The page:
- Number of working poor families grows as wealth gap widens (Reuters)
Today at 4pm Eastern, Ben Bernanke, at the University of Michigan’s Ford School of Public Policy, will take live questions from Twitter for the first time as part of the Fed's new policy of openness. Of course, the policy won't be so open for him to answer if banks are actually using reserves as prop trading funding (as was the case with JP Morgan, and any other bank which realizes that when it comes to fungible cash, money is just 1s and 0s in a server somewhere). However, the filter may slip and at least one or two good questions may slip through. So please take this opportunity to submit any pressing questions you may have on the Fed's policy to pump the market to new stratospheric highs courtesy of $85 billion (for now) in monthly reserve injections into the Primary Dealers, by using the #fordschoolbernanke tag to your questions. For convenience, we have appended a twitter module below that captures all tweets with that querry.
The Central Bank of Ireland continues to be queried about the status of the Irish gold reserves. It has been reluctant to release information and said that it is “not obliged” to release information due to certain “rules and regulations”. Ireland's finance minister, Michael Noonan, has also been asked about the country's gold vaulted at the Bank of England, such as whether the gold is held in allocated form with a bar list available and whether the gold is leased out into international markets. Answers are as of yet not forthcoming. The Sunday Independent, Ireland’s best selling Sunday broadsheet covered the story yesterday in an article (see news) published yesterday which is being widely shared on the internet and commented upon: Bankrupt Ireland owns six tonnes of gold, the bulk of which is held at the Bank of England, it has been revealed. The Central Bank of Ireland said the value of its gold holdings was €235m last time it checked. This represents just over 1 per cent of its total investments. A spokeswoman said the Central Bank was a party to the Washington Agreement on Gold, which recognised gold as an important element of global monetary reserves. She said the Central Bank had not entered into any lease arrangements regarding any of its gold but would not provide specific details of its storage arrangements with the Bank of England.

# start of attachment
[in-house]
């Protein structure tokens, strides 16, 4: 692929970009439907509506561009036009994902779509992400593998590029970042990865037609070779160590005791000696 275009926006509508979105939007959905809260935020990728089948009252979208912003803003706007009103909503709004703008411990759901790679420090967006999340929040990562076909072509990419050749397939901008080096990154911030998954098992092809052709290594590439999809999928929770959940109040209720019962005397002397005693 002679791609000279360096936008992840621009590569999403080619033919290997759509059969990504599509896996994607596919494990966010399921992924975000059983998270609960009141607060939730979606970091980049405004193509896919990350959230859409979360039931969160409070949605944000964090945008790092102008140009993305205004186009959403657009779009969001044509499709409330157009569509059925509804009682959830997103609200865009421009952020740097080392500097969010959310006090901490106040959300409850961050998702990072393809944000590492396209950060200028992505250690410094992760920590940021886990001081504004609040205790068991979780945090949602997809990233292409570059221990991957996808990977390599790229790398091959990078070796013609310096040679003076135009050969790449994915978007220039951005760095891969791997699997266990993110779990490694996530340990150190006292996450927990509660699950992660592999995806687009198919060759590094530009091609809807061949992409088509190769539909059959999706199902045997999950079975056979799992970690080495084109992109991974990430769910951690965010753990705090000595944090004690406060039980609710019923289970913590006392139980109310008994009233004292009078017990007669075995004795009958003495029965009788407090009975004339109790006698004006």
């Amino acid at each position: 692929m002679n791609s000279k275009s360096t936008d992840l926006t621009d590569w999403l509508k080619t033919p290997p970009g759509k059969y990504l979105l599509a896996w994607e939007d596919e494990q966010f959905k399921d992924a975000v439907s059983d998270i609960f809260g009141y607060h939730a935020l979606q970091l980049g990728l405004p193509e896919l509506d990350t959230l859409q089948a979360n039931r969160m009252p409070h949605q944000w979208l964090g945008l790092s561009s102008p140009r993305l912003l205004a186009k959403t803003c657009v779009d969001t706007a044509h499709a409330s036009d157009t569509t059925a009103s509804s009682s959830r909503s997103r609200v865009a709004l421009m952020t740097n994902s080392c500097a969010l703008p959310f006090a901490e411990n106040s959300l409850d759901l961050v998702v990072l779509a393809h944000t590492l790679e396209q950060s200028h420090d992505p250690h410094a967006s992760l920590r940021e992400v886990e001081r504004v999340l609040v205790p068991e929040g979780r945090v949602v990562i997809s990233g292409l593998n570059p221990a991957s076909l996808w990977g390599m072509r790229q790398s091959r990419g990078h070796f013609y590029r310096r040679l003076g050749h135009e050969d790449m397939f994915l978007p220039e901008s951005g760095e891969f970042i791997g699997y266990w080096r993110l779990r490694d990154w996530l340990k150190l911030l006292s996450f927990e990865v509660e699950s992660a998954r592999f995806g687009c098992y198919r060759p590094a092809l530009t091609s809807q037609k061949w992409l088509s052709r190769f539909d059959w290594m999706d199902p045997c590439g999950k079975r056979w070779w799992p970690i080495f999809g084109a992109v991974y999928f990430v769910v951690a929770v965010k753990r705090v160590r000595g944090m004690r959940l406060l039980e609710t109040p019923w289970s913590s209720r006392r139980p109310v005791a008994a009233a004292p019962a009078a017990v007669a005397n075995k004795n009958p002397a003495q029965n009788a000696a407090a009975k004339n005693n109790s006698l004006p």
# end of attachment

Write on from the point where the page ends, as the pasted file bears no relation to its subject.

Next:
The week ahead will deliver important data from the US and China. In the US, the focus will be on retail sales and housing starts, as well as on the Philadelphia Fed and U. Michigan Consumer Sentiment surveys. Turning to China, the consensus forecast for China Q4 GDP is 7.8%yoy, while secondary data will come from the country's IP and FAI data updates.